Tuesday, April 15, 2008

Pretty good day for the defense in Yogurt Shop hearing--Part 2

One of the first things Judge Lynch explained today was that, since he had been out of town on an emergency, the order for the State to turn over many items to the defense for DNA testing (see pdfs of the order in today's first post) had been signed by Judge Charlie Baird instead. I was glad to get that explanation because I thought it seemed weird that a judge other than Lynch would sign the order, but apparently that's not at all unusual for that kind of situation.

The reason the prosecutors contended they were unwilling to release to the defense the requested items for DNA testing is that the integrity of those items (all of which were admitted into evidence in both original trials) has not been maintained, including the chain of custody.

From the witness stand, Darla Davis explained that once the items are introduced into evidence at trial, it's "just a free for all" in terms of who might have touched or otherwise possibly contaminated the evidence, ranging from the court reporter to the jurors to members of the media to the psychic to whom Sargeant John Jones turned over the multi-colored size 14 shirt.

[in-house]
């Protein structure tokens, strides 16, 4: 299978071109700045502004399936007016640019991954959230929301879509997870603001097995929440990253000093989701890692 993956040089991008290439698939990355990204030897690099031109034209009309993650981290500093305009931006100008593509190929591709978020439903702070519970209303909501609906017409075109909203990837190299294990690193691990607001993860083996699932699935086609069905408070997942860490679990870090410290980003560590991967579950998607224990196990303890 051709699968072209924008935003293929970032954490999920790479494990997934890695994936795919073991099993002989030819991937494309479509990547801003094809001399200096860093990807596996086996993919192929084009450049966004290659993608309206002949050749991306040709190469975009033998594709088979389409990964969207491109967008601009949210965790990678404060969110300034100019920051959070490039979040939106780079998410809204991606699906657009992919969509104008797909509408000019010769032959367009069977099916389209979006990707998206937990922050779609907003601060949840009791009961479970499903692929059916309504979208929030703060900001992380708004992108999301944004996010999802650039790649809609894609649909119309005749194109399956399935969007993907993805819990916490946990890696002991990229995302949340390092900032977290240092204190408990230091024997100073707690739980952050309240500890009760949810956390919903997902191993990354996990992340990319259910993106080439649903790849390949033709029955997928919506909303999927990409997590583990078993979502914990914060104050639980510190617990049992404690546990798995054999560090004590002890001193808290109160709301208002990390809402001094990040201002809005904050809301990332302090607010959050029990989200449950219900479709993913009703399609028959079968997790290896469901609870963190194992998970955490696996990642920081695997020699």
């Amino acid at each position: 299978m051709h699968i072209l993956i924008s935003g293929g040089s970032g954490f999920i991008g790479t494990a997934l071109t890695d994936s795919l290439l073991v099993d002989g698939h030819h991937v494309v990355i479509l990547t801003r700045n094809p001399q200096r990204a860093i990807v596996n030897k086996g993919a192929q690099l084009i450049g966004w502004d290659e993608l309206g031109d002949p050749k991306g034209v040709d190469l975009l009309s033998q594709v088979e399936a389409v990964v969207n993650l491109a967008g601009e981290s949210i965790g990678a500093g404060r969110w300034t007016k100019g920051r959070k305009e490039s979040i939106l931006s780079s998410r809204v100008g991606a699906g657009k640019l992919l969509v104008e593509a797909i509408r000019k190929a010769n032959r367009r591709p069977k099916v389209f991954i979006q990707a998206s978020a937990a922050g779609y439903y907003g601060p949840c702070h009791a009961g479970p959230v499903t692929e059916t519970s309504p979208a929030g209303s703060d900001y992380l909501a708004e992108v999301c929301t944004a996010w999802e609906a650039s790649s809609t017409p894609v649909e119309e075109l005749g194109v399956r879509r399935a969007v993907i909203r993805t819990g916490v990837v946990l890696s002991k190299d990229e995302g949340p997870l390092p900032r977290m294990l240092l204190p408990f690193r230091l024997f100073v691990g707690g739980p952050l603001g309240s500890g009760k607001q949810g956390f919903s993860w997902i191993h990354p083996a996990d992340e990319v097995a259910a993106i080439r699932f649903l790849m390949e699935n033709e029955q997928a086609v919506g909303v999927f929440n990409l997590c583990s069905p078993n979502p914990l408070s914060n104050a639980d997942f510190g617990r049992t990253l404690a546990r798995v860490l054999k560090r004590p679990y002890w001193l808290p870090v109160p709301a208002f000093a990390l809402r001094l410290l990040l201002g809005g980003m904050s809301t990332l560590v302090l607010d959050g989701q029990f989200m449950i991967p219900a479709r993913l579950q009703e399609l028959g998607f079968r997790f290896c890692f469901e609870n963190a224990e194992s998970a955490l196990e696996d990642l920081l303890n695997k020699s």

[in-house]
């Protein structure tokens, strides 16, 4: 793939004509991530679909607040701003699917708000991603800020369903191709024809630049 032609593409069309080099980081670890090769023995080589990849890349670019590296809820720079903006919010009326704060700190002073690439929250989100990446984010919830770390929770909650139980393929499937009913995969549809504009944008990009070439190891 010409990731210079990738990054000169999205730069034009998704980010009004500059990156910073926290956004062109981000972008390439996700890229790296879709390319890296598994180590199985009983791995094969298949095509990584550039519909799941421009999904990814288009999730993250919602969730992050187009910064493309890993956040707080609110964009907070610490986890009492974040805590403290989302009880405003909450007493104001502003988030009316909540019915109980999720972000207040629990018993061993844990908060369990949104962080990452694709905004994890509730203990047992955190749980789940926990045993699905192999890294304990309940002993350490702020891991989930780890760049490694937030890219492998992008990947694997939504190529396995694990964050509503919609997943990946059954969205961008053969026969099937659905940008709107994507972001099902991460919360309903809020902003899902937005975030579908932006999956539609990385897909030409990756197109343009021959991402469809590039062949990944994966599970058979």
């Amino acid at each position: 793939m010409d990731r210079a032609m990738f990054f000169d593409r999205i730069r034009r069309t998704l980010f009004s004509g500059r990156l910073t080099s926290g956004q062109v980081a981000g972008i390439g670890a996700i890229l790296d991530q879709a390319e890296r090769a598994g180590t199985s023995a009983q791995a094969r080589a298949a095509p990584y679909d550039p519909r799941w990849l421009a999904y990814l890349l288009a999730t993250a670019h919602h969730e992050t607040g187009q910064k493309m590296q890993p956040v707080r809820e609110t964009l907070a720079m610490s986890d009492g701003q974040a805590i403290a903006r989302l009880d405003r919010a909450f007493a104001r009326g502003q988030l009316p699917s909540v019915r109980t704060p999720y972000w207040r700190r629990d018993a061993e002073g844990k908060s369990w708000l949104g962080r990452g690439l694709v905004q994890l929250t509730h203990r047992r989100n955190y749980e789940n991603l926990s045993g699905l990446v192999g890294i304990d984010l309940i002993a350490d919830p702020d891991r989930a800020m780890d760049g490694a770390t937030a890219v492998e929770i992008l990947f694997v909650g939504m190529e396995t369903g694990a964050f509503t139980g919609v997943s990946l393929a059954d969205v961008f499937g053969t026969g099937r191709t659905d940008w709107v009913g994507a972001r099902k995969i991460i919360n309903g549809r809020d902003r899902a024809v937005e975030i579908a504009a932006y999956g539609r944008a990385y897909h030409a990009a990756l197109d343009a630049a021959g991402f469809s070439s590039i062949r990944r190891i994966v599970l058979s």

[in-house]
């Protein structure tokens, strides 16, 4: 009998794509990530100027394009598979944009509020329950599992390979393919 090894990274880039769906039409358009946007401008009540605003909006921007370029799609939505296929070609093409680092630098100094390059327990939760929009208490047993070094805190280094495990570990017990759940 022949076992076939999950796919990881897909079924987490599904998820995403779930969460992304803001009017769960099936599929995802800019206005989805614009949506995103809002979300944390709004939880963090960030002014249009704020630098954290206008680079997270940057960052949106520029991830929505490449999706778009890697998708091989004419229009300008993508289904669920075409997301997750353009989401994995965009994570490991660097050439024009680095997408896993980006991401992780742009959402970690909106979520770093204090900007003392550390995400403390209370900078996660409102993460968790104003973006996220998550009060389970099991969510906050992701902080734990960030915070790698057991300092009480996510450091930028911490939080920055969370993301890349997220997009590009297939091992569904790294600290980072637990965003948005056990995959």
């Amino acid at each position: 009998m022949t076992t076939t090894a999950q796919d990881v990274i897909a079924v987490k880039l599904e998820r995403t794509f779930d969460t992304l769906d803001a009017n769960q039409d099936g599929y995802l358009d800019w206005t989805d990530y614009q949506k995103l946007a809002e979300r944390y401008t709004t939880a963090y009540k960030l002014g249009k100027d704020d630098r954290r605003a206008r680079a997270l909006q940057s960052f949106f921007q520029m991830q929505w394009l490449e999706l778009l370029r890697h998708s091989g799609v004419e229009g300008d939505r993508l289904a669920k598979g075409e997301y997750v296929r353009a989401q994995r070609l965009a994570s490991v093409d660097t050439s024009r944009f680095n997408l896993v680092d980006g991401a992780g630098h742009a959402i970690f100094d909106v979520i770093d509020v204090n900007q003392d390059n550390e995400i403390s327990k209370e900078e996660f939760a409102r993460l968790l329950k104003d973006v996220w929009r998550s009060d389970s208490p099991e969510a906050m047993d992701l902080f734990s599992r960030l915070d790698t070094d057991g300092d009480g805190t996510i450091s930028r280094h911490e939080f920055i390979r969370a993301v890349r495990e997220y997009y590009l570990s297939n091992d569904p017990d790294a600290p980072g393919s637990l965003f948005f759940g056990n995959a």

Prosecutors argued they would be unfairly burdened because of, in Davis' words, "the universe of possibilities" of who could have touched the evidence, that they couldn't force buccal swabs(cells swabbed from inside your cheek)from jurors or any other person who may have touched the items of evidence.

On cross exam, Michael Scott's attorney Dexter Gilford asked Davis why the DPS lab didn't test the entire pink shirt, rather than just two stains. Davis said that sometimes they get back a DNA profile and have no idea whose profile it is. Gilford countered that because they did have DNA reference samples from all four men originally charged and all four victims, it's certainly possible to determine whose profile it's NOT. Davis agreed.

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